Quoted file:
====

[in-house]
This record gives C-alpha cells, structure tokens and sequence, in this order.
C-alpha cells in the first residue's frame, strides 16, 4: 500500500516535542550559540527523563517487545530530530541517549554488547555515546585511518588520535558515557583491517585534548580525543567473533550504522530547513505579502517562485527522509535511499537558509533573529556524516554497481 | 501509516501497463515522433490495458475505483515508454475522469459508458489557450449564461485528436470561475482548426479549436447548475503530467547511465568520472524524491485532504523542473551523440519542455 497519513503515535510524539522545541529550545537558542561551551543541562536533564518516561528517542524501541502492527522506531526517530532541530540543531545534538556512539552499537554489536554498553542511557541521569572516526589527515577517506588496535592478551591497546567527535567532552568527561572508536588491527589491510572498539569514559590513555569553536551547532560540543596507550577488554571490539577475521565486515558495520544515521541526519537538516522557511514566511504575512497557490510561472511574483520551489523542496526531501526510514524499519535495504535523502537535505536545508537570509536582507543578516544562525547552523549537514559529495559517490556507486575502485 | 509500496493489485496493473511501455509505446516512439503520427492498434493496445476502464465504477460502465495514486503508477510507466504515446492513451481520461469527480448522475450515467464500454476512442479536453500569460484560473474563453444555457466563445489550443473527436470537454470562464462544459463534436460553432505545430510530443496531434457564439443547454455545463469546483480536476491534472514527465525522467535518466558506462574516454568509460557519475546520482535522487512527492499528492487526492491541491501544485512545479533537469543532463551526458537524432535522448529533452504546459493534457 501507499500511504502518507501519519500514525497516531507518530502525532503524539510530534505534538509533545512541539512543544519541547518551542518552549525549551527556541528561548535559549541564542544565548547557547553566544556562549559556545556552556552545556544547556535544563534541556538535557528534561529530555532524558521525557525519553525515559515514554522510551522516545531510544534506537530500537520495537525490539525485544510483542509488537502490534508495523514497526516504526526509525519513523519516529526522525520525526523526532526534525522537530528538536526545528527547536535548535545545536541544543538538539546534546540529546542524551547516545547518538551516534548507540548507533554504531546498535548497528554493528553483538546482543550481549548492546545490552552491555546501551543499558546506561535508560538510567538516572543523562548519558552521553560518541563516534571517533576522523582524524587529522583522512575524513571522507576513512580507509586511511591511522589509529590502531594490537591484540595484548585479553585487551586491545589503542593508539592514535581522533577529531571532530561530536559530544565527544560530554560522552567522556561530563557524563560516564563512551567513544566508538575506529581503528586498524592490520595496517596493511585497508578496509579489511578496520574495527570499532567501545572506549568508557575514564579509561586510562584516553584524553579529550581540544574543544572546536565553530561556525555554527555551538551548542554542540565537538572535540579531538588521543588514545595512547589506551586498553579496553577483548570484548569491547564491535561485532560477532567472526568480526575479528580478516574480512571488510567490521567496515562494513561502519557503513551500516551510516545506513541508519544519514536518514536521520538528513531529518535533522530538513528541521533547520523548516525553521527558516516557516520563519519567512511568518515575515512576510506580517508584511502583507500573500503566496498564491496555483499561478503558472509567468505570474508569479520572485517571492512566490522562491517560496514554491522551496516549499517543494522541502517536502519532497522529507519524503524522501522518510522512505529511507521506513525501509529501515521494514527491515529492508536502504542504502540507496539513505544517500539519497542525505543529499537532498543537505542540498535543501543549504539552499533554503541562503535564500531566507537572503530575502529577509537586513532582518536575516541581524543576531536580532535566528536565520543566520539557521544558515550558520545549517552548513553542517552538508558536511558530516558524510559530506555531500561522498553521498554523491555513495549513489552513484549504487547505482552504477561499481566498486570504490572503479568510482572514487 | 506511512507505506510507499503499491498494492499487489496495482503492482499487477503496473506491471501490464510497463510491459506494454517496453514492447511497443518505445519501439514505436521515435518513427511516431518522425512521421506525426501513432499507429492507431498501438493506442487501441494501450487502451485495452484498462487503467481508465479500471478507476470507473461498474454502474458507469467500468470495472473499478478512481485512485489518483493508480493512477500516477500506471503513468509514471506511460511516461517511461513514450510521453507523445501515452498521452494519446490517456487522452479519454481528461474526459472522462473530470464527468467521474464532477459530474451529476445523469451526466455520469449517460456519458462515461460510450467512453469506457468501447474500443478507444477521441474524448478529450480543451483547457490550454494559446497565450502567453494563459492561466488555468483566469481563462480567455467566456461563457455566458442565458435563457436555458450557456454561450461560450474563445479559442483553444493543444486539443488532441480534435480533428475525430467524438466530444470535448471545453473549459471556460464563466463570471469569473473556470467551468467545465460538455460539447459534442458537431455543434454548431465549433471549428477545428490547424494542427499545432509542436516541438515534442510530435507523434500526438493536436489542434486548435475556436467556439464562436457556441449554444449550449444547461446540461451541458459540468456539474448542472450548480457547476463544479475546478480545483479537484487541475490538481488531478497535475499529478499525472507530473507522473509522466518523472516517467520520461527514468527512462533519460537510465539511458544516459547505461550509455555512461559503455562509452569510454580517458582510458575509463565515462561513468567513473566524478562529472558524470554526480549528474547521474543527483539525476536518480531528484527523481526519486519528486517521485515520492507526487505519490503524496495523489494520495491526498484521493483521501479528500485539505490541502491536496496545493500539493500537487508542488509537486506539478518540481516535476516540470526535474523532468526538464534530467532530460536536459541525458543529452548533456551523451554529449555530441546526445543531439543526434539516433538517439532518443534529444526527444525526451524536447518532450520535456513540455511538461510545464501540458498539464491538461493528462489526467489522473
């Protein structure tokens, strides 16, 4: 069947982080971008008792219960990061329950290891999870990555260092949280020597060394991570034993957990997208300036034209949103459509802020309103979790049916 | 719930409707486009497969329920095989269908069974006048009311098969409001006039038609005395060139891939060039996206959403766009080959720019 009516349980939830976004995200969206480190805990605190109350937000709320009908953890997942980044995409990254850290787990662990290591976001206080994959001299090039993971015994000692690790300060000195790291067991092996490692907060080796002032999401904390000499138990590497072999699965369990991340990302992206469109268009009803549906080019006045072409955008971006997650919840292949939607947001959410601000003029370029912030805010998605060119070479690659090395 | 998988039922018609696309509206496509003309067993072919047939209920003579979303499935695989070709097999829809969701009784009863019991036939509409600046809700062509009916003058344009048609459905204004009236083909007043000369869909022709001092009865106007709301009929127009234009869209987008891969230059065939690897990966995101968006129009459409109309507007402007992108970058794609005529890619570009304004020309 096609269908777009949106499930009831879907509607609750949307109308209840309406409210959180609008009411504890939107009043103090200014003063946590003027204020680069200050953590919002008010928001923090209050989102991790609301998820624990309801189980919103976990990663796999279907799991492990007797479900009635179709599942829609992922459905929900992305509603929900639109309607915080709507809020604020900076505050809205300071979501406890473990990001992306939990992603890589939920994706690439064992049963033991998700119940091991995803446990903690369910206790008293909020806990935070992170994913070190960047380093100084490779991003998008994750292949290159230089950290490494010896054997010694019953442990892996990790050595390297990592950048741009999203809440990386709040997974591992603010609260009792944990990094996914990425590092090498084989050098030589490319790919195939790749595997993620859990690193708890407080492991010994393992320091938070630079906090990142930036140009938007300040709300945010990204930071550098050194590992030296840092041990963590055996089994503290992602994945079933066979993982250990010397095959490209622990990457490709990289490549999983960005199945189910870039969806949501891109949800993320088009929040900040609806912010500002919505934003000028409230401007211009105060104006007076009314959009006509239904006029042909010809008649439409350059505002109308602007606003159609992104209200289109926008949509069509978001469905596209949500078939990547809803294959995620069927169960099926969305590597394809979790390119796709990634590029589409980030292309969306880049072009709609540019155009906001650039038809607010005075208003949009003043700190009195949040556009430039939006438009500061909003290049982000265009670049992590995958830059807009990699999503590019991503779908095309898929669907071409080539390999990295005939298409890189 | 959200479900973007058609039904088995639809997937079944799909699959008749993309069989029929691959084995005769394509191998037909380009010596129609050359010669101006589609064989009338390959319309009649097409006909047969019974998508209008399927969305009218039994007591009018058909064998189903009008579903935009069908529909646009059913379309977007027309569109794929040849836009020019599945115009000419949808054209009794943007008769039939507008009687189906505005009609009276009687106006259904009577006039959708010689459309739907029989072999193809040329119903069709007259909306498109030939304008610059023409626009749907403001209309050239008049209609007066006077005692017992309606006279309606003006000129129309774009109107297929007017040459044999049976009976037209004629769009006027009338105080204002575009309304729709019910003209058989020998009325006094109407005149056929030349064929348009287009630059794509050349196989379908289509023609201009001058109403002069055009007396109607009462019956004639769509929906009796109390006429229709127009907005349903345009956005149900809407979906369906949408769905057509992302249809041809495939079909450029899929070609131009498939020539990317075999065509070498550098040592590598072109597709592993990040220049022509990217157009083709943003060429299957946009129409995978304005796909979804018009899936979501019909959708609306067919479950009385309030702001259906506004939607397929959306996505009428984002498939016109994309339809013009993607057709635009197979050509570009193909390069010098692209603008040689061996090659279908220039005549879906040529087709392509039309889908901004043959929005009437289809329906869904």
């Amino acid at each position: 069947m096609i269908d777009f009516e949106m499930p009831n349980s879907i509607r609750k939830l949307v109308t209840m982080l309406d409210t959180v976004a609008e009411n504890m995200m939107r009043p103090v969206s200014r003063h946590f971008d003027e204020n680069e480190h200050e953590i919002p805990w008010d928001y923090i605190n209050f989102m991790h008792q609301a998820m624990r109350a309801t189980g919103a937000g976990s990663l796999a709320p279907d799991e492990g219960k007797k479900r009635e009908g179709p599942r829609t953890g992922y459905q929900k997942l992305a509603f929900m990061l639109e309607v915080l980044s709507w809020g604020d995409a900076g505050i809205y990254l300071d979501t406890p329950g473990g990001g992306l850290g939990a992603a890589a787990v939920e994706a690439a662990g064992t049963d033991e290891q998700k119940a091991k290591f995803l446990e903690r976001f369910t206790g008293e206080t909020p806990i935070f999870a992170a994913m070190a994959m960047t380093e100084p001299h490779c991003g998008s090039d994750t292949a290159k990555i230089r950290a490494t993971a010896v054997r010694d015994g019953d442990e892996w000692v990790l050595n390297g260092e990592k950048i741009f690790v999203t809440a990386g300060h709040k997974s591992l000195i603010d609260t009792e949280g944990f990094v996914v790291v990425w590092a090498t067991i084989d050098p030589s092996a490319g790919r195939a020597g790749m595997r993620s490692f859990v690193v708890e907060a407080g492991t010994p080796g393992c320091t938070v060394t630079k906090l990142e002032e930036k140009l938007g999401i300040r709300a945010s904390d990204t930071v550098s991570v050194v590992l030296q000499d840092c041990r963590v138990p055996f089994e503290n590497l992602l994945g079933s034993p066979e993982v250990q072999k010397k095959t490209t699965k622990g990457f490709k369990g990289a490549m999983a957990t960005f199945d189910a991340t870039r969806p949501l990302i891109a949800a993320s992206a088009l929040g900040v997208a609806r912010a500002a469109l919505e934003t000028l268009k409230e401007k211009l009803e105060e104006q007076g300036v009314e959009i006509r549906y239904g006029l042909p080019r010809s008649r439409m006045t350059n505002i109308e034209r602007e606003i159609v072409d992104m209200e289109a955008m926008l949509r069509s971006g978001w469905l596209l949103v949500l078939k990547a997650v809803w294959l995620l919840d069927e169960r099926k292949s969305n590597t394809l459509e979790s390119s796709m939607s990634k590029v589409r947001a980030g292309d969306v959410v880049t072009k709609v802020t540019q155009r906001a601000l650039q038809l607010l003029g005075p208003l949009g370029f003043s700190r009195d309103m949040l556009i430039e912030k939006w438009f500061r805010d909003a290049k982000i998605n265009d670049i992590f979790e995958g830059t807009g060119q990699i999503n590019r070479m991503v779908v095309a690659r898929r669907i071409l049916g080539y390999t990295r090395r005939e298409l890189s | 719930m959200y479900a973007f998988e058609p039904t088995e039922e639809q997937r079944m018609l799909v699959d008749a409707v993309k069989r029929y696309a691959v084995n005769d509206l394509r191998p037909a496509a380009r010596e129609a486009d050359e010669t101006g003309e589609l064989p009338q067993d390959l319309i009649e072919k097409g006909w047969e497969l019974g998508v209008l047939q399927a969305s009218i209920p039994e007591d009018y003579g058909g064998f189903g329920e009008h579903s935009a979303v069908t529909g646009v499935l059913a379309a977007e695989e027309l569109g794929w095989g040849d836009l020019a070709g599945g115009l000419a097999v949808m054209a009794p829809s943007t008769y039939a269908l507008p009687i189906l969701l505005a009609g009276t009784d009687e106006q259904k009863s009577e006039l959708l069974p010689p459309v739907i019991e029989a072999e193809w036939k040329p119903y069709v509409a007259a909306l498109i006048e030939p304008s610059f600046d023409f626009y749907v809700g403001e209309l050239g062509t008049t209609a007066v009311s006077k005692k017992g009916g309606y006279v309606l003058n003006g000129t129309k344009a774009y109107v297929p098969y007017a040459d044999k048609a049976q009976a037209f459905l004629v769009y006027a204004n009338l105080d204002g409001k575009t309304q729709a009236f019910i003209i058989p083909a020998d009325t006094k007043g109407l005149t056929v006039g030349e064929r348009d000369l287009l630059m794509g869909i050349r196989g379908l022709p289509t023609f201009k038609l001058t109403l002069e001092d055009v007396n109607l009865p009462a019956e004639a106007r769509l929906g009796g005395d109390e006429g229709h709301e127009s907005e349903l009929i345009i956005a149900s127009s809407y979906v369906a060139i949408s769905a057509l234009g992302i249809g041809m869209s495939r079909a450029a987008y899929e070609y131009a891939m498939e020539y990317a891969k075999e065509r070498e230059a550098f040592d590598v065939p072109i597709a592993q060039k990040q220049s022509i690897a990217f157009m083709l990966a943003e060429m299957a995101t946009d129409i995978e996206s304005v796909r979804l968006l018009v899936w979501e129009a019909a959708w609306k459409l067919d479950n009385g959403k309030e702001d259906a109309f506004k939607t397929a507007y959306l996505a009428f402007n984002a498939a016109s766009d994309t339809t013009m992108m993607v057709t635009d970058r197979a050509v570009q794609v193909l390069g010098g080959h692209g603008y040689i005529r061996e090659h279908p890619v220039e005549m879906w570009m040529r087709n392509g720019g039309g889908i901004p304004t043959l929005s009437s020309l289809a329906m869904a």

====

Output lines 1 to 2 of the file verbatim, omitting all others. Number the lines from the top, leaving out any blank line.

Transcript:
[in-house]
This record gives C-alpha cells, structure tokens and sequence, in this order.